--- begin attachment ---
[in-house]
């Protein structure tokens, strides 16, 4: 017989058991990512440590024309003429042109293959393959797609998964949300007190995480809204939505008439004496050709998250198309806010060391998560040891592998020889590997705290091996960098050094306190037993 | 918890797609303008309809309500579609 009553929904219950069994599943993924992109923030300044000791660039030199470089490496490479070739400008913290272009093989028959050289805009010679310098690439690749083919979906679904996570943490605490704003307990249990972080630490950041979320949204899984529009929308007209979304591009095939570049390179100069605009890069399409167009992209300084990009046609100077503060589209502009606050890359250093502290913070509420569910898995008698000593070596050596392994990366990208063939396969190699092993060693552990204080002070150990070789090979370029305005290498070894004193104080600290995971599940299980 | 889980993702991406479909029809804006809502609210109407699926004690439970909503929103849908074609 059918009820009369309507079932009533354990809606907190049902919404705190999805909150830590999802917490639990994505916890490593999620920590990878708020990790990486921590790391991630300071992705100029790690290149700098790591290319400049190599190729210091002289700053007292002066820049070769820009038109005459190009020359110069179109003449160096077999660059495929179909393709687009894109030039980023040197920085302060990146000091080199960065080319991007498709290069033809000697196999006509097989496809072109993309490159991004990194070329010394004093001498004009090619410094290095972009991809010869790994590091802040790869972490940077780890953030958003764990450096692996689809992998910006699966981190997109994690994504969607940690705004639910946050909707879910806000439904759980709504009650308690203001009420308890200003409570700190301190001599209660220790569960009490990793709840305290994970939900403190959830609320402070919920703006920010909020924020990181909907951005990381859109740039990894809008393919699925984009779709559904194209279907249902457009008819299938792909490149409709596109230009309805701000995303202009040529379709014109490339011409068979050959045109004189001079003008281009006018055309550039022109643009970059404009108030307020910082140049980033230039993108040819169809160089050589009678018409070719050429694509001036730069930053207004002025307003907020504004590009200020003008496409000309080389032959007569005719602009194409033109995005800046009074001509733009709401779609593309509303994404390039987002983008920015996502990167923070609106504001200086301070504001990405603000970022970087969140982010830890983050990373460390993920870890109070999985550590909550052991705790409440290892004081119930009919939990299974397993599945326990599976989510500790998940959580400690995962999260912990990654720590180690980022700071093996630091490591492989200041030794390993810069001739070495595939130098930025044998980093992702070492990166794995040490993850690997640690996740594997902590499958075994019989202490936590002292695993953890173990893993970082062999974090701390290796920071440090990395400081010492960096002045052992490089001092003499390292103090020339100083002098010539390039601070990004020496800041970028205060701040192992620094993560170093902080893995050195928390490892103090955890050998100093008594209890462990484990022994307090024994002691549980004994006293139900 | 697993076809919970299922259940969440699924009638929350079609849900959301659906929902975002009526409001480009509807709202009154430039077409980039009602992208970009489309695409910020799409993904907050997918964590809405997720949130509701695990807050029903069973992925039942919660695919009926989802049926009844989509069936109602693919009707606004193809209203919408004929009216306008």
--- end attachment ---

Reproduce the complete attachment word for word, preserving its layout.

[in-house]
């Protein structure tokens, strides 16, 4: 017989058991990512440590024309003429042109293959393959797609998964949300007190995480809204939505008439004496050709998250198309806010060391998560040891592998020889590997705290091996960098050094306190037993 | 918890797609303008309809309500579609 009553929904219950069994599943993924992109923030300044000791660039030199470089490496490479070739400008913290272009093989028959050289805009010679310098690439690749083919979906679904996570943490605490704003307990249990972080630490950041979320949204899984529009929308007209979304591009095939570049390179100069605009890069399409167009992209300084990009046609100077503060589209502009606050890359250093502290913070509420569910898995008698000593070596050596392994990366990208063939396969190699092993060693552990204080002070150990070789090979370029305005290498070894004193104080600290995971599940299980 | 889980993702991406479909029809804006809502609210109407699926004690439970909503929103849908074609 059918009820009369309507079932009533354990809606907190049902919404705190999805909150830590999802917490639990994505916890490593999620920590990878708020990790990486921590790391991630300071992705100029790690290149700098790591290319400049190599190729210091002289700053007292002066820049070769820009038109005459190009020359110069179109003449160096077999660059495929179909393709687009894109030039980023040197920085302060990146000091080199960065080319991007498709290069033809000697196999006509097989496809072109993309490159991004990194070329010394004093001498004009090619410094290095972009991809010869790994590091802040790869972490940077780890953030958003764990450096692996689809992998910006699966981190997109994690994504969607940690705004639910946050909707879910806000439904759980709504009650308690203001009420308890200003409570700190301190001599209660220790569960009490990793709840305290994970939900403190959830609320402070919920703006920010909020924020990181909907951005990381859109740039990894809008393919699925984009779709559904194209279907249902457009008819299938792909490149409709596109230009309805701000995303202009040529379709014109490339011409068979050959045109004189001079003008281009006018055309550039022109643009970059404009108030307020910082140049980033230039993108040819169809160089050589009678018409070719050429694509001036730069930053207004002025307003907020504004590009200020003008496409000309080389032959007569005719602009194409033109995005800046009074001509733009709401779609593309509303994404390039987002983008920015996502990167923070609106504001200086301070504001990405603000970022970087969140982010830890983050990373460390993920870890109070999985550590909550052991705790409440290892004081119930009919939990299974397993599945326990599976989510500790998940959580400690995962999260912990990654720590180690980022700071093996630091490591492989200041030794390993810069001739070495595939130098930025044998980093992702070492990166794995040490993850690997640690996740594997902590499958075994019989202490936590002292695993953890173990893993970082062999974090701390290796920071440090990395400081010492960096002045052992490089001092003499390292103090020339100083002098010539390039601070990004020496800041970028205060701040192992620094993560170093902080893995050195928390490892103090955890050998100093008594209890462990484990022994307090024994002691549980004994006293139900 | 697993076809919970299922259940969440699924009638929350079609849900959301659906929902975002009526409001480009509807709202009154430039077409980039009602992208970009489309695409910020799409993904907050997918964590809405997720949130509701695990807050029903069973992925039942919660695919009926989802049926009844989509069936109602693919009707606004193809209203919408004929009216306008």